|Theodore Zang and VA Audiologist Dr. Jacqueline Watson display the technical device which has helped him hear clearly again.|
Theodore Zang is 84 and has had profound hearing loss since World War II. "After I fired a rifle in basic training, my ears started ringing and they haven't stopped."
Today, thanks to technology and the VA New York Harbor Healthcare System, he is enjoying conversations again.
Theodore wears a device around his neck called an iCom. When the phone rings, the device sends sound waves to his behind-the-ear hearing aids.
VA Audiologist Dr. Jacqueline Watson explains that "tinnitus," the clinical name for the ear-ringing condition, is a disability that can interfere with activities of daily living. There is no cure for it, leaving clinicians and their patients seeking options for managing rather than curing the problem.
Attending College, Surfing the Net
Managing very well, Zang, who has been retired many years, attends courses at Hunter College and spends hours at his computer and enjoying time with his family thanks to his digital hearing aids, the assistive device, and visual cues that maximize his ability to make out the words spoken to him.
The assistive hearing devices have made a big difference in his life: "Hearing aids and the i-Com I got from the VA have made a tremendous difference for me. I call them 'my ears.' They enable me to feel more connected with people and less frustrated because I am able to hear and understand what they are saying. And, very importantly, I do not have to suffer the frustration of my family when they are trying to communicate with me and I am not able to understand."
Zang remembers that his hearing problems had a very adverse effect on his work as a consultant. "I did not understand what I was being told and I had to ask for the information to be repeated. Even more embarrassing was that many times I misunderstood and acted on information that was slightly incorrect."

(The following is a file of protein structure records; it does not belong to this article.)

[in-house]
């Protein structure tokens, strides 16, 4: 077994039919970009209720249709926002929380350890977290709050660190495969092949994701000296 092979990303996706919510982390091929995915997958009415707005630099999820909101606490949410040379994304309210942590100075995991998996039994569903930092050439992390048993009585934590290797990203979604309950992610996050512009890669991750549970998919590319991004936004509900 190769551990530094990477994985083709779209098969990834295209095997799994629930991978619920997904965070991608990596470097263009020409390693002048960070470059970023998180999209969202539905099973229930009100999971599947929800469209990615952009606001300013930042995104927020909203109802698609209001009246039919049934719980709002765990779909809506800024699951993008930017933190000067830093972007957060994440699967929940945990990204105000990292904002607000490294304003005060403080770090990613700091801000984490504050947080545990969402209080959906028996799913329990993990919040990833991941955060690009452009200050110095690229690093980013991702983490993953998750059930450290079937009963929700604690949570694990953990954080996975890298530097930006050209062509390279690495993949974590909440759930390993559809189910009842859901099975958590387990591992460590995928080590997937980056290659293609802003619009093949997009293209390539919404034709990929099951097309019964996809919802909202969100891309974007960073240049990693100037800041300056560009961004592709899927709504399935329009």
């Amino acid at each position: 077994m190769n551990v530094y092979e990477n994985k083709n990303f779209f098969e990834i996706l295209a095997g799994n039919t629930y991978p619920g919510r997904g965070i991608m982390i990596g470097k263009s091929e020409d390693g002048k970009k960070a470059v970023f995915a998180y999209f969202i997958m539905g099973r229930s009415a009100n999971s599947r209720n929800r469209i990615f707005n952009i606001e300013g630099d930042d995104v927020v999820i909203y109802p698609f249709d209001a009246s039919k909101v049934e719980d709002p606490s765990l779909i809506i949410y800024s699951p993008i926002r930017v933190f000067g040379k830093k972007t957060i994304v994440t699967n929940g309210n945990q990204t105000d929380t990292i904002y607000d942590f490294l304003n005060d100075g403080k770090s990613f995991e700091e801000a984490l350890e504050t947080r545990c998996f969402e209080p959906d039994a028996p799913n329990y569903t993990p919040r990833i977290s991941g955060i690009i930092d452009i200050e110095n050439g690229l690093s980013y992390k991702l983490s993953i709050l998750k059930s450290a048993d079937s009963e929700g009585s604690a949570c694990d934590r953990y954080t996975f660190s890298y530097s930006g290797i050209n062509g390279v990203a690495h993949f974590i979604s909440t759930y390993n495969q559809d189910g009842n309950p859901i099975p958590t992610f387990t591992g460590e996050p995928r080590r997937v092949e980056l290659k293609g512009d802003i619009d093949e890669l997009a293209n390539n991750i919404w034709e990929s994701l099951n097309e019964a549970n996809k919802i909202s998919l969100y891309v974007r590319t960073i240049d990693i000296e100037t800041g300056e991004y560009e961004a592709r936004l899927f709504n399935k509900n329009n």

Theodore is confident that his hearing ability is better and fully enjoys conversation. He is particularly grateful to the VA for identifying his need for two hearing aids and encourages New York area Veterans with hearing loss to explore the room at the Manhattan VA Medical Center where television devices, amplified telephones, and other assistive listening devices are displayed.
Hearing Aids are Easy to Use
Dr. Watson notes that most Veterans with hearing loss receive new, finely tuned hearing aids every four to six years. The latest models of hearing aids are programmed through computer software. And, "As Mr. Zang has discovered, the hearing aids are fairly easy to manipulate and use."
Zang served in the Army in World War II in Germany and Austria. Already sensitive to noise, Zang's hearing worsened during the war with exposure to machine gun fire. He points out that "in those days soldiers did not have protection for their hearing."
By Hans Petersen, VA Staff Writer